Through the Goulburn Broken Catchment Management Authority Indigenous Facilitator, the Yorta Yorta Nation (responsible for managing some land and reserves in the region) is given the opportunity to provide input to seasonal watering proposals through annual briefings with the Catchment Management Authority.

There are Yorta Yorta representatives from the Goulburn Broken region who are members of the Murray Lower Darling Rivers Indigenous Nations. The Victorian Environmental Water Holder, the Commonwealth Environmental Water Holder and the Murray Darling Basin Authority engage Murray Lower Darling Rivers Indigenous Nations on strategic (often longer term) issues related to environmental watering.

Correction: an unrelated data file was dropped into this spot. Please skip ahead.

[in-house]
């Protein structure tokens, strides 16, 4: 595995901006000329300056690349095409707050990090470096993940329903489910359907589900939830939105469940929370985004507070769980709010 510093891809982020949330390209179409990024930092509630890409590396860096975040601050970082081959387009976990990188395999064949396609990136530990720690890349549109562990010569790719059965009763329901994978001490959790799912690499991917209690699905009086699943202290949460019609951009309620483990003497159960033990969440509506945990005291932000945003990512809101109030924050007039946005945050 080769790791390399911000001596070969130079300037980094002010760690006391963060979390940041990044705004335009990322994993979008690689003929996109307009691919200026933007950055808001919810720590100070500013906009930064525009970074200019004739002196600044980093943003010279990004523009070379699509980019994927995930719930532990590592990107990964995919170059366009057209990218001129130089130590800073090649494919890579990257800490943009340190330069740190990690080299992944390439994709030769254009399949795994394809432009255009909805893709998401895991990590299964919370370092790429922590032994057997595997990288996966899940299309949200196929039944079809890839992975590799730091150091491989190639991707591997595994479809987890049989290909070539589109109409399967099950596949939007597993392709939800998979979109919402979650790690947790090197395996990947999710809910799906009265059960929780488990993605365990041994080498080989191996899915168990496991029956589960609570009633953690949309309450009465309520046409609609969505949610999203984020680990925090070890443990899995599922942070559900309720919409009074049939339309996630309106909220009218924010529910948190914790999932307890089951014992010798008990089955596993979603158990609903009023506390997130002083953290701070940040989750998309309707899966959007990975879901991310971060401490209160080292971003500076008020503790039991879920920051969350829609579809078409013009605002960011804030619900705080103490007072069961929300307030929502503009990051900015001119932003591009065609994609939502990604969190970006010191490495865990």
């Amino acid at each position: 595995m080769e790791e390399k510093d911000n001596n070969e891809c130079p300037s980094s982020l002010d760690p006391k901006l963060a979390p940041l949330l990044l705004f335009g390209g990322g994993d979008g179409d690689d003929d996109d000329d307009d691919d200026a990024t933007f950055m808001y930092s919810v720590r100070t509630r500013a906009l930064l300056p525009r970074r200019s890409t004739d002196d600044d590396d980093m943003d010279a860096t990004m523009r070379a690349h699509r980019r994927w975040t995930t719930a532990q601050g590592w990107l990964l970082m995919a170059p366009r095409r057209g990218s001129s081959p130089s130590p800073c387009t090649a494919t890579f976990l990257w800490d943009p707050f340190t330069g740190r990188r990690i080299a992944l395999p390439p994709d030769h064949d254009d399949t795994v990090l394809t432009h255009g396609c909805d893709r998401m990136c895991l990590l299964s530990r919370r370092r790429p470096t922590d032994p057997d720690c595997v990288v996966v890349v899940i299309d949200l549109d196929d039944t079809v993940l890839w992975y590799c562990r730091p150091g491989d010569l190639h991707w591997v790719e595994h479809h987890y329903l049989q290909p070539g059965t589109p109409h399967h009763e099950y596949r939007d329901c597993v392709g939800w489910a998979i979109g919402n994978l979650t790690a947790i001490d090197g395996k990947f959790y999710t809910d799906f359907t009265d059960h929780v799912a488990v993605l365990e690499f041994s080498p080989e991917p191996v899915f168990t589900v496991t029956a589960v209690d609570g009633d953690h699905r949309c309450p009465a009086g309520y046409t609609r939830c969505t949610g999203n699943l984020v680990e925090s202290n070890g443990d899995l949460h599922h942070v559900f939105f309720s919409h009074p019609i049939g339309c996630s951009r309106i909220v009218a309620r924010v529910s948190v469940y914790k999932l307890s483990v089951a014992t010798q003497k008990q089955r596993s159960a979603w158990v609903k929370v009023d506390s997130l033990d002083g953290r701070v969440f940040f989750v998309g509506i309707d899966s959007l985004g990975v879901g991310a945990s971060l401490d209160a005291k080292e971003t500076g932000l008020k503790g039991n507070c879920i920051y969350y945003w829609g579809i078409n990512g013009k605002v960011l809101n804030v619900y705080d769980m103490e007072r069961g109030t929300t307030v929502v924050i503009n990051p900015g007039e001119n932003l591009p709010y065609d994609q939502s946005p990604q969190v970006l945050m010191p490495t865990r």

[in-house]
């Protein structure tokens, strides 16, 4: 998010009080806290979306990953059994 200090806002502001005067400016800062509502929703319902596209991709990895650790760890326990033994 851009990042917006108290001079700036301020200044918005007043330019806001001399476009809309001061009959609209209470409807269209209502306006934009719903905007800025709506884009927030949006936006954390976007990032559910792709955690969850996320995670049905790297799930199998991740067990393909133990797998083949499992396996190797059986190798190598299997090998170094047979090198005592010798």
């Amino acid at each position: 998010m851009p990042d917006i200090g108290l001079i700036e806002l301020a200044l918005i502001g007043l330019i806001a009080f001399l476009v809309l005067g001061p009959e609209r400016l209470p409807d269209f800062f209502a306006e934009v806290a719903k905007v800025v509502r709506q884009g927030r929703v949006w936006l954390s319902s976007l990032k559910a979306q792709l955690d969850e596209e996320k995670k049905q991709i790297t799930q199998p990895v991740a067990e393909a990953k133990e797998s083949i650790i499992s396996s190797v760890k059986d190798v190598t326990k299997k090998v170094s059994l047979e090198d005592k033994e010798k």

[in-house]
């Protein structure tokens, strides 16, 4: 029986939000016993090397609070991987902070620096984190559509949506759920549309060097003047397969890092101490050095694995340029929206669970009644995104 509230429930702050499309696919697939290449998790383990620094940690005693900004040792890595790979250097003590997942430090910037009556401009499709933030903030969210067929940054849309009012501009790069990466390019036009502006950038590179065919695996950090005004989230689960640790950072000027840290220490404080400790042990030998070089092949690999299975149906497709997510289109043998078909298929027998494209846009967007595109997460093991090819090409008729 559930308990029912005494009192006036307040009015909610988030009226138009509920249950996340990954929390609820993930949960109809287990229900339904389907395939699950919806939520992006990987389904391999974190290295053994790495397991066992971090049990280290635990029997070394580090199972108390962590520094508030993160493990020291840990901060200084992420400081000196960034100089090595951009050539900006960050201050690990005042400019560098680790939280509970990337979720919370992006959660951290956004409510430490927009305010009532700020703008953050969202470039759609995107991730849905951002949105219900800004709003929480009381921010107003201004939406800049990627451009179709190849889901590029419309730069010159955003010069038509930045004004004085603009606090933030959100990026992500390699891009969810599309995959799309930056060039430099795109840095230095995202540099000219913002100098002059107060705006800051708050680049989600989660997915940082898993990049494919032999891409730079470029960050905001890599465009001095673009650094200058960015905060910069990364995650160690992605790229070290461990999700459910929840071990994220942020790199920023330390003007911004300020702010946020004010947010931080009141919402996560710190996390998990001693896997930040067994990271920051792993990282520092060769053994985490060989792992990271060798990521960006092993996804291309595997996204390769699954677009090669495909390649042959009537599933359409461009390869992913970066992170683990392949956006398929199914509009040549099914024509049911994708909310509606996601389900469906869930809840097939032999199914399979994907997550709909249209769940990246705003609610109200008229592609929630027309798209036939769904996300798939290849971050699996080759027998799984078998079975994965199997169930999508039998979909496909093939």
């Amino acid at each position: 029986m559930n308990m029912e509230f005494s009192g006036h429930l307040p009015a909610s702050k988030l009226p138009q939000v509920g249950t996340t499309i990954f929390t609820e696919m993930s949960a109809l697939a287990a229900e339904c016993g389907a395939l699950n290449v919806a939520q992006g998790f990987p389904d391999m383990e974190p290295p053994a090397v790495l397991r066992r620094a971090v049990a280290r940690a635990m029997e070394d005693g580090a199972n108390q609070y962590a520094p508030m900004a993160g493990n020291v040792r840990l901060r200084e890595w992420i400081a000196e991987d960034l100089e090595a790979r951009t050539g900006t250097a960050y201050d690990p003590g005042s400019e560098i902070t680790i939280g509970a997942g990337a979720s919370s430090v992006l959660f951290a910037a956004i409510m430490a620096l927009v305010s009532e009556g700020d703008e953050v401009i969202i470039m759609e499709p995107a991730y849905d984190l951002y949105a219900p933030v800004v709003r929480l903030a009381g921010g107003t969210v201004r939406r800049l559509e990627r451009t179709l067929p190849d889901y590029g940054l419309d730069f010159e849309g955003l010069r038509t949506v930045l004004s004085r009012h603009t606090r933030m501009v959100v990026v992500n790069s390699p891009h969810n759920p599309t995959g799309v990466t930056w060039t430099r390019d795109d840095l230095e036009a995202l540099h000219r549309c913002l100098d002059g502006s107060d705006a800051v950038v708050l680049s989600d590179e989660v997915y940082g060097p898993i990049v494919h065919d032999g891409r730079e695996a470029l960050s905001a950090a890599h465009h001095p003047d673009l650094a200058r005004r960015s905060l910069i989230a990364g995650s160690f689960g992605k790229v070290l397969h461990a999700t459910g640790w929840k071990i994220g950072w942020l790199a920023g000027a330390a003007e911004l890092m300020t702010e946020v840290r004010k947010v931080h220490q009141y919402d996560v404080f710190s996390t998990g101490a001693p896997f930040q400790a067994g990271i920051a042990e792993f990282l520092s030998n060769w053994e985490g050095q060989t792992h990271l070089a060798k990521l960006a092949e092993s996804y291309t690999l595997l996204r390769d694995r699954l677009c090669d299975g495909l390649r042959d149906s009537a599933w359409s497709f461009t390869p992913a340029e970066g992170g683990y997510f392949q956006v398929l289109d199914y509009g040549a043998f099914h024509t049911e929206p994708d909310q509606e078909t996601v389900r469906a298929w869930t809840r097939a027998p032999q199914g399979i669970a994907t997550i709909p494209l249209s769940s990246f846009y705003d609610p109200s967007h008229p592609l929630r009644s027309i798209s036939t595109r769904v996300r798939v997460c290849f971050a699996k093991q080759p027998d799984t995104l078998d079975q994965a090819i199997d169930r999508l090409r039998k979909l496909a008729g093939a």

Through the wetland advisory group (due to their role as land managers for some wetlands), Councils provide local advice.
They also support local advertising during water delivery and share data for reporting.

Goulburn-Murray Water consults with the Greater Shepparton City Council and the Moira Shire Council regularly on water management, including on environmental water management.

General public

The Goulburn Broken Catchment Management Authority communicates through their website, media releases, advertisements in local papers, a column in Country News, in the Goulburn Broken Catchment Management Authority bi-monthly newsletter, social media, radio, community forums and partnered research.